2. Host Awareness Event(s). CSUCI holds an Arbor Day event every year, usually overlapping with campus Earth Day and Earth Week celebrations. Arbor Day and Earth Day observance events include activities such as native plant and tree planting, sustainability trivia tree giveaway, campus tree tours, food and beverages, tabling opportunities for various sustainability-centered clubs, musical performances, and campus sustainability fact tables and presentations. Starting this academic year, our new CI Bee Club will be tabling at these events (and more) to raise campus awareness of the dangers that threaten pollinators and ways in which we can do our part to minimize these threats and promote healthy pollinator habitats collectively as a campus.

3. Sponsor and Track Student Service-Learning Projects to Enhance Pollinator Habitats. In the Spring 2018 semester, a group of students from Dr. Safa Khan’s Energy and Society course (CHEM 344) collaborated with Grounds Crew staff to install a sustainable pollinator garden on the second floor of CSUCI’s newest science building - Sierra Hall. Pollinator gardens promote a healthy ecosystem and attract a diversity of pollinators such as bees, butterflies and moths. Designed by Garden Specialists Ricky Medrano and Juan Cardenas, it features over 30 species of succulents and drought-tolerant plants that are planted in native clay soil, which helps to conserve water and maintenance. As these plants flower in the Fall, they provide a food resource outside of spring bloom ‘booms’ in a time that would normally be a ‘bust’.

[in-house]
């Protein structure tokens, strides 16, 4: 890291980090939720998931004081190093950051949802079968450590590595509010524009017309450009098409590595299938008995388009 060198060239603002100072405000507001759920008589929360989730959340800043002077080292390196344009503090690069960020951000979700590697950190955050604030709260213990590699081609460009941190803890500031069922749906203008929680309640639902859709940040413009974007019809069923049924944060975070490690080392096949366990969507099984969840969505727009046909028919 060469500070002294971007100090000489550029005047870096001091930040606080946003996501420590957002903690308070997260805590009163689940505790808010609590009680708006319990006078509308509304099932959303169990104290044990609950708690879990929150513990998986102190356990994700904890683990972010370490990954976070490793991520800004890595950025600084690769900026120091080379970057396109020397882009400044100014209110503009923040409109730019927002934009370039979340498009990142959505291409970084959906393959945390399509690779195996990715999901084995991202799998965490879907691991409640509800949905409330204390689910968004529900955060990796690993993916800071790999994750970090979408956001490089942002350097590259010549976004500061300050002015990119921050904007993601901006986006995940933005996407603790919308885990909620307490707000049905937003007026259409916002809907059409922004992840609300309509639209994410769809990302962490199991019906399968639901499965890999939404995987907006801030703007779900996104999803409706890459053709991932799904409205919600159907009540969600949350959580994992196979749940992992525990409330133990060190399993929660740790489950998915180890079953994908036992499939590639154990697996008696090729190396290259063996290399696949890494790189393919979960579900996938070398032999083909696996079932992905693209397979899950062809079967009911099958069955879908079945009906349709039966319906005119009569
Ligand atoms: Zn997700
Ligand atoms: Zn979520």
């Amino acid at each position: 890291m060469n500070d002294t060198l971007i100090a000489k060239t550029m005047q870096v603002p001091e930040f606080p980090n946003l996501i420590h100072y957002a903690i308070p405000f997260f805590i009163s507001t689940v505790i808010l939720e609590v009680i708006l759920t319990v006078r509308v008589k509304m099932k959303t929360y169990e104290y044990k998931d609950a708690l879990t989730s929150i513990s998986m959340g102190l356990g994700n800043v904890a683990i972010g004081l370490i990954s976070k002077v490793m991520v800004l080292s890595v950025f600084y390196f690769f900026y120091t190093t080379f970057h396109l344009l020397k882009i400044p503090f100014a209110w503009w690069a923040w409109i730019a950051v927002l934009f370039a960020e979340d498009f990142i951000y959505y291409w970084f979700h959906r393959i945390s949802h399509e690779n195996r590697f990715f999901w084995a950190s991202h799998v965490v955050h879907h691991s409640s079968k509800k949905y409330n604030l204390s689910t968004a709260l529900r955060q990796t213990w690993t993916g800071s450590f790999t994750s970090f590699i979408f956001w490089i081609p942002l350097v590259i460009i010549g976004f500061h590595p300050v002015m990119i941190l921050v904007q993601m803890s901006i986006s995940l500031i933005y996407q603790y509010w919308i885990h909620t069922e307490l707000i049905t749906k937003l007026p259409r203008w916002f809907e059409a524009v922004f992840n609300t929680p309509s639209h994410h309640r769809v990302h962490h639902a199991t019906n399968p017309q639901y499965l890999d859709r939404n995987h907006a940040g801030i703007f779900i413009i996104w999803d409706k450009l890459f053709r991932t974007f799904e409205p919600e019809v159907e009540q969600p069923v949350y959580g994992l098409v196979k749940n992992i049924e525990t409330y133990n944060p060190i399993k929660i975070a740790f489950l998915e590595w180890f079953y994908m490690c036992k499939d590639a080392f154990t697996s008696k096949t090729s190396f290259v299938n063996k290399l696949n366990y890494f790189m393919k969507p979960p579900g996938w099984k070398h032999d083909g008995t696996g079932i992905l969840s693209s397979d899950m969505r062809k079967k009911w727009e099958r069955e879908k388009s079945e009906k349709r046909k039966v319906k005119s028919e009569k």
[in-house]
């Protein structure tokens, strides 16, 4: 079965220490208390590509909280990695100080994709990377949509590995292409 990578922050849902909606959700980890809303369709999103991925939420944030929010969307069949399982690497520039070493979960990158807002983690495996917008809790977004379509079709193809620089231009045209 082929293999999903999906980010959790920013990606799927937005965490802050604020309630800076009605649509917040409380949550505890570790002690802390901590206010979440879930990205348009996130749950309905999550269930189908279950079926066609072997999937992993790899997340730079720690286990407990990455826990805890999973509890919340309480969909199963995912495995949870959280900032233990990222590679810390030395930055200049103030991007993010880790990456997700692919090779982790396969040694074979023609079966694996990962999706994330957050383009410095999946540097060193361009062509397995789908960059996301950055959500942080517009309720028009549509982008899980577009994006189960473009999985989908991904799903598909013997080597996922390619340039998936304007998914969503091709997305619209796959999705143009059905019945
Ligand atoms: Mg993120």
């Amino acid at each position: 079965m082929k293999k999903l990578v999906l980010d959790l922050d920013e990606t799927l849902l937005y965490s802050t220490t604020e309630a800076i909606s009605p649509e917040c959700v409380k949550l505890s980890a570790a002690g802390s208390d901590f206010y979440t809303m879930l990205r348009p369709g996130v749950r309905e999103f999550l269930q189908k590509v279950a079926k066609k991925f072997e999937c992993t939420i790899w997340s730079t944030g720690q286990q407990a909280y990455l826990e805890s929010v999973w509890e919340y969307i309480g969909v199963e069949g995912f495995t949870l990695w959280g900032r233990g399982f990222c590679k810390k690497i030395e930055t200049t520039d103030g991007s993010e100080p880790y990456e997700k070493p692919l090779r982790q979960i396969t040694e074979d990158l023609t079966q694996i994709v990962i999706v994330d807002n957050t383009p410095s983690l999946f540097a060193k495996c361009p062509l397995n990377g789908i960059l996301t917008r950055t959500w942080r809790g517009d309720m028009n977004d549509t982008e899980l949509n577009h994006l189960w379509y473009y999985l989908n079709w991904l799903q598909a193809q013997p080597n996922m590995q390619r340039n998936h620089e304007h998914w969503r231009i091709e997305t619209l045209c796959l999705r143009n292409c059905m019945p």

4. Offer Pollinator-Focused Courses and/or Workshops. CSUCI offers an upper-division Bee Biology course (BIOL 475) taught by Professor Ruben Alarcon, along with a required lab component. This course discusses the evolution and diversity of bees in the context of their morphology, behavior, and co-evolutionary relationships with plants. The honey bee is used as a model for understanding bee development, nutrition, physiology, and reproduction. Additionally, CSUCI's Extended University offers an Integrated Pest Management course (BIOL 472) which explores the ecological principles of pest management. The major strategies for controlling pests, including the use of natural predators, cultural practices and chemical applications, are discussed, and students examine the current pest management practices of local agricultural systems.

5. Post Signage to Educate Campus and Broader Community. The designing of informational signage is in the works though Dr. Safa Khan's classes with the support of Gina Matibag. These will likely be installed at our pollinator gardens in the Spring of 2019. These signs explain what a pollinator is, the role of the pollinator gardens on our campus, what factors perpetrate the decline and endangerment of these vital species, as well as data and statistics that demonstrate the importance of pollinators on our campus and in society.

6. Maintain a Web Presence to Share Bee Campus USA News and Activities. You are here. Welcome!

7. Annually Apply for Renewal. We recognize that CSUCI is the perfect place for thriving pollinator habitats, and we see the immense value in being certified as an official Bee Campus for this reason. Just as we do with Tree Campus, we will apply for Bee Campus renewal every year. We see such value in this recognition and know that our caring students, faculty and staff and our ideal climate will allow for bees and other pollinators to find a “safe haven” here at CSUCI.

Back to Top ↑